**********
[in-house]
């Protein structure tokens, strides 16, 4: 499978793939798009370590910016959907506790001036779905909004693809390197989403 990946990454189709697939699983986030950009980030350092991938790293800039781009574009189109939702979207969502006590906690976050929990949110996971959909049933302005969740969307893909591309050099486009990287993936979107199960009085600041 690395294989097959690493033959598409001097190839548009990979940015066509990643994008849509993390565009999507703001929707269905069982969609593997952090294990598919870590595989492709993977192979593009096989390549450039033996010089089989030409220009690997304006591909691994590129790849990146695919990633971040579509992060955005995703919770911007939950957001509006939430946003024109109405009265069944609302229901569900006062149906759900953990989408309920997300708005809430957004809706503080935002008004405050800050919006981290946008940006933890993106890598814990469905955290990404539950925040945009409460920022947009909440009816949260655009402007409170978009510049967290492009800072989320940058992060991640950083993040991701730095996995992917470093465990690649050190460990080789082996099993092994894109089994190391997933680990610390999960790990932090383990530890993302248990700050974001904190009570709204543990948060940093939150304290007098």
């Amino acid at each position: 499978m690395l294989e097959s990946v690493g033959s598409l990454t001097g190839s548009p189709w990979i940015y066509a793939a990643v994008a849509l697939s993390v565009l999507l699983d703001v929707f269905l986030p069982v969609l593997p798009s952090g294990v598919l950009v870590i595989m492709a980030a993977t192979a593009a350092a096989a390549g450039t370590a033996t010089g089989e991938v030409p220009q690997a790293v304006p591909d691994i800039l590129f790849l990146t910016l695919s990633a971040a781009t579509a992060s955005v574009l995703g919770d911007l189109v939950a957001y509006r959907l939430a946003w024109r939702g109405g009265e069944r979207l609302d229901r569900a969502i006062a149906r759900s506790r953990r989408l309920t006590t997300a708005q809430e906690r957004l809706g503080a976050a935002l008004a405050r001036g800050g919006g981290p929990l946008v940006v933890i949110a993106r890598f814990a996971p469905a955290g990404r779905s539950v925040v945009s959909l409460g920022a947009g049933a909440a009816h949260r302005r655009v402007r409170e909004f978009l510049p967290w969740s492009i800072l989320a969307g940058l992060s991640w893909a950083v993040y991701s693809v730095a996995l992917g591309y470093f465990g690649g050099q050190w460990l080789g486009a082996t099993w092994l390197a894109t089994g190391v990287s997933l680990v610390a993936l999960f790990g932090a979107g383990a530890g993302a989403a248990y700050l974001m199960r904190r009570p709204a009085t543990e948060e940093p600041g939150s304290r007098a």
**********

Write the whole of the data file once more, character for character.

[in-house]
């Protein structure tokens, strides 16, 4: 499978793939798009370590910016959907506790001036779905909004693809390197989403 990946990454189709697939699983986030950009980030350092991938790293800039781009574009189109939702979207969502006590906690976050929990949110996971959909049933302005969740969307893909591309050099486009990287993936979107199960009085600041 690395294989097959690493033959598409001097190839548009990979940015066509990643994008849509993390565009999507703001929707269905069982969609593997952090294990598919870590595989492709993977192979593009096989390549450039033996010089089989030409220009690997304006591909691994590129790849990146695919990633971040579509992060955005995703919770911007939950957001509006939430946003024109109405009265069944609302229901569900006062149906759900953990989408309920997300708005809430957004809706503080935002008004405050800050919006981290946008940006933890993106890598814990469905955290990404539950925040945009409460920022947009909440009816949260655009402007409170978009510049967290492009800072989320940058992060991640950083993040991701730095996995992917470093465990690649050190460990080789082996099993092994894109089994190391997933680990610390999960790990932090383990530890993302248990700050974001904190009570709204543990948060940093939150304290007098």
């Amino acid at each position: 499978m690395l294989e097959s990946v690493g033959s598409l990454t001097g190839s548009p189709w990979i940015y066509a793939a990643v994008a849509l697939s993390v565009l999507l699983d703001v929707f269905l986030p069982v969609l593997p798009s952090g294990v598919l950009v870590i595989m492709a980030a993977t192979a593009a350092a096989a390549g450039t370590a033996t010089g089989e991938v030409p220009q690997a790293v304006p591909d691994i800039l590129f790849l990146t910016l695919s990633a971040a781009t579509a992060s955005v574009l995703g919770d911007l189109v939950a957001y509006r959907l939430a946003w024109r939702g109405g009265e069944r979207l609302d229901r569900a969502i006062a149906r759900s506790r953990r989408l309920t006590t997300a708005q809430e906690r957004l809706g503080a976050a935002l008004a405050r001036g800050g919006g981290p929990l946008v940006v933890i949110a993106r890598f814990a996971p469905a955290g990404r779905s539950v925040v945009s959909l409460g920022a947009g049933a909440a009816h949260r302005r655009v402007r409170e909004f978009l510049p967290w969740s492009i800072l989320a969307g940058l992060s991640w893909a950083v993040y991701s693809v730095a996995l992917g591309y470093f465990g690649g050099q050190w460990l080789g486009a082996t099993w092994l390197a894109t089994g190391v990287s997933l680990v610390a993936l999960f790990g932090a979107g383990a530890g993302a989403a248990y700050l974001m199960r904190r009570p709204a009085t543990e948060e940093p600041g939150s304290r007098a």